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Lancet. 1980 Jul 26;2(8187):173-6.

Alcohol, smoking, and incidence of spontaneous abortions in the first and second trimester.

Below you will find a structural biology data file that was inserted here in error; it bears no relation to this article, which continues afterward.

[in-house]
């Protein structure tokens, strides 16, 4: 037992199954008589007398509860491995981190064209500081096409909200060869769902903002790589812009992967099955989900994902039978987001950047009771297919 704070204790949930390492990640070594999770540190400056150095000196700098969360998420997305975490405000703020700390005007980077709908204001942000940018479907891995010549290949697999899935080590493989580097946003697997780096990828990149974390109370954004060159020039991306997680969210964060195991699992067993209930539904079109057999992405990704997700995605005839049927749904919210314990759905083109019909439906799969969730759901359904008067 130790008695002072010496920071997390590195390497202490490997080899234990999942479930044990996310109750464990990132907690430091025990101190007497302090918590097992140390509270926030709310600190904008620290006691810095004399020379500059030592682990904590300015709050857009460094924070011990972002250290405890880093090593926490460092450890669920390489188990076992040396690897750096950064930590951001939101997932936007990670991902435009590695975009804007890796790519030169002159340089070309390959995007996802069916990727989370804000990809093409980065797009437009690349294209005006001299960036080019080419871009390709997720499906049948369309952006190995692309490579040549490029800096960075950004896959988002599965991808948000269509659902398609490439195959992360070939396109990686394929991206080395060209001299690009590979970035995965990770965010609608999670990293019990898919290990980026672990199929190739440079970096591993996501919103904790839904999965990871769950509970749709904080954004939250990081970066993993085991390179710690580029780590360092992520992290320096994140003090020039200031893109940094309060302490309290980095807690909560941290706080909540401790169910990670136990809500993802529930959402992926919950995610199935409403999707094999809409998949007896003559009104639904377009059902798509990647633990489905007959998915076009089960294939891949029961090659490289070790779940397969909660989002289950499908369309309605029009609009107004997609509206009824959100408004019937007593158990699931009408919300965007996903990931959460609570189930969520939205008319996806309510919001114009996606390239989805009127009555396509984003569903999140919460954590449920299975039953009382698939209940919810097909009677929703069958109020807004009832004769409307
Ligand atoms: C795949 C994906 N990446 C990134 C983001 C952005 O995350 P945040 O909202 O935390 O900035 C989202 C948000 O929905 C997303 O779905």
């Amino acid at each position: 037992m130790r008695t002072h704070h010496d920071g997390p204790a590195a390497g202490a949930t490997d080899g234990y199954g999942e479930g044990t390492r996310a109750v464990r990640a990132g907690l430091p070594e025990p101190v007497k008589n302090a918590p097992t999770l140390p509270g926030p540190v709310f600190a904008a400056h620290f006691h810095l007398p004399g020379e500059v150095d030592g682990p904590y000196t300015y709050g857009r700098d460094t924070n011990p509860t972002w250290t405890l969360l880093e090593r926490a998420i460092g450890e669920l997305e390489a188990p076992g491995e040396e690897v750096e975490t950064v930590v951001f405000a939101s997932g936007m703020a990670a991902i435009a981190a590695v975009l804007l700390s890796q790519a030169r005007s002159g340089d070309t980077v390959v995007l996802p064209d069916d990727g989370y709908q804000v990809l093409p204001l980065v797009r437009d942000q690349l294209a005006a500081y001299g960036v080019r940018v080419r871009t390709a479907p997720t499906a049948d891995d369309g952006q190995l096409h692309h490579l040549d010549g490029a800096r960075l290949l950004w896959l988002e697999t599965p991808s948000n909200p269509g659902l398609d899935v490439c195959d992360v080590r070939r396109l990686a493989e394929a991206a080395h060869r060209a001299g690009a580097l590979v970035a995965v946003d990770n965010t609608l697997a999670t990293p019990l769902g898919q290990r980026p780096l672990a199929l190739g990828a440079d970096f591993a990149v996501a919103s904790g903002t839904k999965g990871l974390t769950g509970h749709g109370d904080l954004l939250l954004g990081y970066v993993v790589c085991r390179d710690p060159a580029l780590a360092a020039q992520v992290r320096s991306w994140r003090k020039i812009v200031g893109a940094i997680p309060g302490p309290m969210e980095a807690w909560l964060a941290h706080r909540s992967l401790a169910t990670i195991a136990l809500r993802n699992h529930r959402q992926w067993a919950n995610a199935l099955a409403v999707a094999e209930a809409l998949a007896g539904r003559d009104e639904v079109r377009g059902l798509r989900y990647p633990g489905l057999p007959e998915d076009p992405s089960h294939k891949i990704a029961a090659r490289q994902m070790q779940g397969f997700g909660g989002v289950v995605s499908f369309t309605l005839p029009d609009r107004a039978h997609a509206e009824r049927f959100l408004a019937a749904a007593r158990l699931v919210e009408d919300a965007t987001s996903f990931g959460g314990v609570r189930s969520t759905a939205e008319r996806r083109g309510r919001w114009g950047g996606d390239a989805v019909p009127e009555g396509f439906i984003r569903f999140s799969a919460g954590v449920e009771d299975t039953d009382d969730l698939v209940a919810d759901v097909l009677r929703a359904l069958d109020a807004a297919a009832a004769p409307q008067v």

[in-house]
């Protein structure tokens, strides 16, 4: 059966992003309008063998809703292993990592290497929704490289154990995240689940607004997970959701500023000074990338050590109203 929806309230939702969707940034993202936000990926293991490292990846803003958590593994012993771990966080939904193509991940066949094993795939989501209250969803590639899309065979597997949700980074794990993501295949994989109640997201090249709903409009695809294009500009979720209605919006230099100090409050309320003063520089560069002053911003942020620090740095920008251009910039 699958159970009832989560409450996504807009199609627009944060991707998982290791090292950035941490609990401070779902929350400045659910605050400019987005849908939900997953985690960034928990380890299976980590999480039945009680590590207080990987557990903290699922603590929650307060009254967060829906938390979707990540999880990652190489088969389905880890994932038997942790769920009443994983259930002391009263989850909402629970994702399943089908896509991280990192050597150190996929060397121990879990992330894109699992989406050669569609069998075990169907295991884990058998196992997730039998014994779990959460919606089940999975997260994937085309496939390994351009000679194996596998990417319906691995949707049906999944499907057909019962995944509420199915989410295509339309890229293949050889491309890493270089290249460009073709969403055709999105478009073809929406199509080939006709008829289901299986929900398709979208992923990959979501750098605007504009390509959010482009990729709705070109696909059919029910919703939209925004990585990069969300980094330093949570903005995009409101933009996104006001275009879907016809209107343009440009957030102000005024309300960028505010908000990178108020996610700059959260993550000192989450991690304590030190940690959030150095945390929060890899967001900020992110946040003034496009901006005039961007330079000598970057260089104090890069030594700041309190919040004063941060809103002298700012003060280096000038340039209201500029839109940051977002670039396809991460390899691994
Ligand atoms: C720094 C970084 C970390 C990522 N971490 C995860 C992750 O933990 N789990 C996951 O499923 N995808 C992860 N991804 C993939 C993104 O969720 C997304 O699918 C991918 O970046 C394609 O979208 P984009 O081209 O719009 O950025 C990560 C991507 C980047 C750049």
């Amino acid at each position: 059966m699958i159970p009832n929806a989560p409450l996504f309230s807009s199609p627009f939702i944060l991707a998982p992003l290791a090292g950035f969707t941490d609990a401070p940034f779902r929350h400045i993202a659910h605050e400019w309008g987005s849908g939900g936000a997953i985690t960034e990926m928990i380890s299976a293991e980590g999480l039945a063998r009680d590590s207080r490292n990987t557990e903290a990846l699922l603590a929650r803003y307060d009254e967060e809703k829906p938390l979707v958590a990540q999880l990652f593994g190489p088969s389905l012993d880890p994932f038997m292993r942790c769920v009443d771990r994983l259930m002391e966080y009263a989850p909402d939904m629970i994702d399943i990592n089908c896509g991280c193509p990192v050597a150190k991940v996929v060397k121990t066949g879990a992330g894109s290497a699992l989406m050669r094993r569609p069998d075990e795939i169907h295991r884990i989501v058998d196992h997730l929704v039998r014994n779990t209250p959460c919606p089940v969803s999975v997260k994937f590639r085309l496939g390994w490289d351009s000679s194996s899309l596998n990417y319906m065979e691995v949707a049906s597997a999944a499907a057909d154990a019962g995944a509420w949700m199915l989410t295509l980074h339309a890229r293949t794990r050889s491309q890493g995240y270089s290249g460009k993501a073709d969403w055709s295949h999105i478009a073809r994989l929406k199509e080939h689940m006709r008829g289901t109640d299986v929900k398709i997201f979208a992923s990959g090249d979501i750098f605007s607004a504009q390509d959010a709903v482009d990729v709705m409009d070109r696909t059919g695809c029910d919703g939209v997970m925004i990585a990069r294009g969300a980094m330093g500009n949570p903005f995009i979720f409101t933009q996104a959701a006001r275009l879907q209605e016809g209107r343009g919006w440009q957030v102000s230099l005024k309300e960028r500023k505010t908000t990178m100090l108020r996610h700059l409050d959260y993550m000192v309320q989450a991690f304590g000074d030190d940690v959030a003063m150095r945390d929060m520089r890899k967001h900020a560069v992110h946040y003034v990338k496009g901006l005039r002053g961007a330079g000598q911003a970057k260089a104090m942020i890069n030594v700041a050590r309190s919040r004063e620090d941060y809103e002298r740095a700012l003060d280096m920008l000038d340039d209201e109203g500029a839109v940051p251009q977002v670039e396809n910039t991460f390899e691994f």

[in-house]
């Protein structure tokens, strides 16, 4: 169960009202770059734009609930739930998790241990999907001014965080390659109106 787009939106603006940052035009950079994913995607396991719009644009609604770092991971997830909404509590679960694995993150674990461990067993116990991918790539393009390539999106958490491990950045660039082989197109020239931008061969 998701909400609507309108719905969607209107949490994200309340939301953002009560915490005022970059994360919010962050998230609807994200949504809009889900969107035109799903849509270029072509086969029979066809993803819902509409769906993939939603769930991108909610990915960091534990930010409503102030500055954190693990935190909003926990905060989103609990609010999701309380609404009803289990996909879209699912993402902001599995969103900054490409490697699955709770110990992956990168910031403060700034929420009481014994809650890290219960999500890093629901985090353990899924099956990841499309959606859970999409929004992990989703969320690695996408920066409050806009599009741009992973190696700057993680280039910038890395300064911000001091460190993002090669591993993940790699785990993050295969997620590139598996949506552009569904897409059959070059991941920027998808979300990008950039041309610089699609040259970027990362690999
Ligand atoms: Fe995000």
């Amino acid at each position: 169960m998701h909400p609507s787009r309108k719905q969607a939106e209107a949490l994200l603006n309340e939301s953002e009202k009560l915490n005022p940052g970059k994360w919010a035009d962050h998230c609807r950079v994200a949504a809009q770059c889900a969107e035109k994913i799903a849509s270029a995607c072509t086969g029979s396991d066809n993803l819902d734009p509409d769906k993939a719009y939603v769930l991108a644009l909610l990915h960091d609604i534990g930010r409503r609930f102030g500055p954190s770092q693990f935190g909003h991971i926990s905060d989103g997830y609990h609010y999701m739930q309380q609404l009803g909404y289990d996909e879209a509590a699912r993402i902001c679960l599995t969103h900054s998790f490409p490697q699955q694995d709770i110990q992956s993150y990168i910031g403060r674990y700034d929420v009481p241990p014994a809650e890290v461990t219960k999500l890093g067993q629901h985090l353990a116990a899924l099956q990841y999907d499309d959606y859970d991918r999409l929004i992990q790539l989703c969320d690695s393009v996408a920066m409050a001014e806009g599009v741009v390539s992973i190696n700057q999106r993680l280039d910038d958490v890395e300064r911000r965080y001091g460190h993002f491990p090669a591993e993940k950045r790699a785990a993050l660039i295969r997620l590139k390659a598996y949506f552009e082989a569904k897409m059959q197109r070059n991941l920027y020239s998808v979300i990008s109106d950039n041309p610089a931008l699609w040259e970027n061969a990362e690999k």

32,019 women completed a questionnaire on alcohol use at their first antenatal visit; thereafter they were followed to assess the incidence of spontaneous abortions. 51.7% reported drinking no alcohol in early pregnancy; 44.7% had less than 1 drink daily; and 2.4, 0.4, and 0.1% had an average of 1-2, 3-5, or more than 6 drinks respectively. Life-table analysis showed that the age-adjusted relative risks of second-trimester losses (15-27 weeks) were 1.03 (not significant: ns), 1.98 (p < .01), and 3.53 (p < .01) for women taking less than 1, 1-2, and more than 3 drinks daily, compared with non-drinkers. The corresponding relative risks for first-trimester losses (5-14 weeks) were 1.12 (ns), 1.15(ns), and 1.15(ns). Smokers had relative risks of 1.01(ns) and 1.21(ns) in the first and second trimesters, compared with non-smokers. The increased risk of second-trimester miscarriage in drinkers was not explained by age, parity, race, marital status, smoking, or the number of previous spontaneous or induced abortions. Thus alcohol may harm human fetuses not only when it is abused but also when taken in moderation.

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